(c) Ellen Isherwood
What training do I do?
My training is pretty limited, as I have to keep an eye on my energy levels. I don’t get home until six o’clock and I generally have admin to do with regards to the Racing Chance Foundation (from sorting the management accounts, to writing/updating the website, to trying to organise races), so mid week it’s generally limited to 40 minutes, three or four evenings a week. At the weekend, if I’m racing, I’ll generally do a two hour ride on the Saturday (if I’m racing on the Sunday) or a three hour ride on Sunday (if I’m racing on a Saturday). If I get to do more than 120 miles or 8 hours in a week, that’s a big week for me. During winter, I tend to aim for 150 miles a week, but again that’s based on the majority of my riding being at the weekend (usually about 7 hours a weekend).
Racing at Tameside 2015
Why do I race?
It has since become apparent that the chronic fatigue that I suffered from between 2006 and 2012 was a side effect of taking sodium valproate. After coming off that drug, I was like a different person, mentally and physically. That being said, that drug was 40 years old and we knew what the majority of the side effects were (which is why I don’t have any children of my own). The new drug only came into existence about 10 to 15 years ago, so it’s relatively new in the grand scheme of things. I don’t know what the long term side effects of this drug are, but I intend to remain as fit as possible in order to keep any horrible side effects at bay (one side effect of taking anti-convulsants is a tendency for depression) and, unfortunately, I don’t know what I’ll be able to do when I get older as I don’t know what the long term effects will be on my kidneys and liver.
But in the meantime, I intend to support, help and persuade as many women as possible to take up competitive cycling as it not only keeps you fit, it gives you the self confidence you need to be assertive in every day life, which is where the Racing Chance Foundation comes in.
Every time I get on a start line, it’s an achievement. I’m not bothered about points – I know that I’m never going to be a world beater because I don’t want to be, I just enjoy taking part. I do know that it keeps me fit – since 2011, my resting heart rate has dropped my around 30 bpm, which I choose to take as my heart showing me that it’s fitter. Unfortunately, I need something to keep me motivated and the racing fills that gap, even if a lot of the racing I do is actually training!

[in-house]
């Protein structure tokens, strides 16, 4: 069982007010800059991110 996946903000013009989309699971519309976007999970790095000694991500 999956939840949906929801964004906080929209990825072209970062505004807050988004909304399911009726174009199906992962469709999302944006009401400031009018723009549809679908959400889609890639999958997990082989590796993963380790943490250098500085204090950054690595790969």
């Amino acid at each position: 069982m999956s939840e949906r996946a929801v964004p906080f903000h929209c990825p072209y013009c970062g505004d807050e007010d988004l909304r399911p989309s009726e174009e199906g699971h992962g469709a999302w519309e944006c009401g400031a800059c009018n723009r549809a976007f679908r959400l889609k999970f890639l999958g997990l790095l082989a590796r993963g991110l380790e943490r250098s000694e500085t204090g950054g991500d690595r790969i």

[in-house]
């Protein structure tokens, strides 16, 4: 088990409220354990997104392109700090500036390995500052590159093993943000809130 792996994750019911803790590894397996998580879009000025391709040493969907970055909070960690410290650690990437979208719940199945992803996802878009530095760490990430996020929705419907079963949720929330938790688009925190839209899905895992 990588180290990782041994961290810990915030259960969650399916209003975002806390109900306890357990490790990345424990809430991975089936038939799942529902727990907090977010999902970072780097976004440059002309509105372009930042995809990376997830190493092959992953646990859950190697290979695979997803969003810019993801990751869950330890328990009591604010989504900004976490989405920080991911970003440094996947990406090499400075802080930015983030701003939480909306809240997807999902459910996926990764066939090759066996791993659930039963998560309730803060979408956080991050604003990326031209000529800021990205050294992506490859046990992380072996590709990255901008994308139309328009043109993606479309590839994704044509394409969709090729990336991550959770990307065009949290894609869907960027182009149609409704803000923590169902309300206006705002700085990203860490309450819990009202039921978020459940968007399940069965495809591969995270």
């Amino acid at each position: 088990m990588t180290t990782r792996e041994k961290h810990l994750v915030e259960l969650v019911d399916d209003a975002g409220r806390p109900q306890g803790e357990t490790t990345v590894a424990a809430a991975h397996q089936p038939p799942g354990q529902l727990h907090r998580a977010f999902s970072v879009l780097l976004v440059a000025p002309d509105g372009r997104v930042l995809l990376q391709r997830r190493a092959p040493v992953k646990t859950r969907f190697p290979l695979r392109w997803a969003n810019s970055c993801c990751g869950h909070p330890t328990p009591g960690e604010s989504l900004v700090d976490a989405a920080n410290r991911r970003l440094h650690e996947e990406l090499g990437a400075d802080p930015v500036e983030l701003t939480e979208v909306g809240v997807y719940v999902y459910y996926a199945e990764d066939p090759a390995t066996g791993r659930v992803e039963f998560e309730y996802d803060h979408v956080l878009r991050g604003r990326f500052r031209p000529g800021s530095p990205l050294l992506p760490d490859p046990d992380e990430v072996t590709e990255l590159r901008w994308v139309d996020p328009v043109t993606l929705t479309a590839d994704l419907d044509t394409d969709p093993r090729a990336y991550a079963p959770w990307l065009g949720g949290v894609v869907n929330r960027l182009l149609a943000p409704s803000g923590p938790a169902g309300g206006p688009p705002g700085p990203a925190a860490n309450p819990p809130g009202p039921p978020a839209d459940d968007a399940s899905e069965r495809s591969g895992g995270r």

If you want to find out more about how to take the next steps in competitive cycling, visit the Racing Chance Foundation for some handy information and help make a difference to women’s cycling.
Once you have got a few circuit races under your belt, you might like to have a go at road racing, after all, it’s what many people believe that cycling is all about! However, there a few differences between road racing and circuit racing, so I thought it would be useful to explain them here.
The Open Road
Yes, that’s right, the majority of road racing in this country, whether you are male or female, is on the open road. That means that you are on the public highway and therefore have to abide by the rules of the road – for those of you who aren’t sure what I mean by this (and I have raced with a few (men and women) who don’t appear to be aware of this), it means that you stay on the left hand side of the road, because in the UK we drive on the left. With the races being on the open road, this means that you have to be aware of other road users, including cars and lorries that come in the opposite direction. If somebody goes on to the wrong side of the road into the path of an oncoming vehicle it can have horrific consequences, so you MUST be aware AT ALL TIMES that you have a duty to yourself and your fellow competitors to ride sensibly. Have a look at my Dance Space article about giving yourself room.
(c) Martin Holden Photography
Races are longer
This seems like I am stating the obvious but I will do anyway. The races are longer (generally between 30 and 60 miles for both men and women) which means that the pace tends to be a bit more consistent than in a circuit race, helped by the fact that you probably won’t be sprinting out of a corner every 10 seconds like you sometimes end up doing in a circuit race. Field sizes are generally larger as road races are more expensive to run and therefore need to have bigger fields, but that helps with the race distance as you get more shelter (in theory at least). As the races are longer, you also need to have more stamina and endurance than you would in a circuit race, and need to ensure that you carry food with you for eating during the race (see my Practice! Practice! Practice! article for advice in this respect). This can also mean that those riders who are great in circuit races may not be as good at longer road races and vice versa, so if you don’t think that the flat circuit races are for you, why not have a go at road racing?!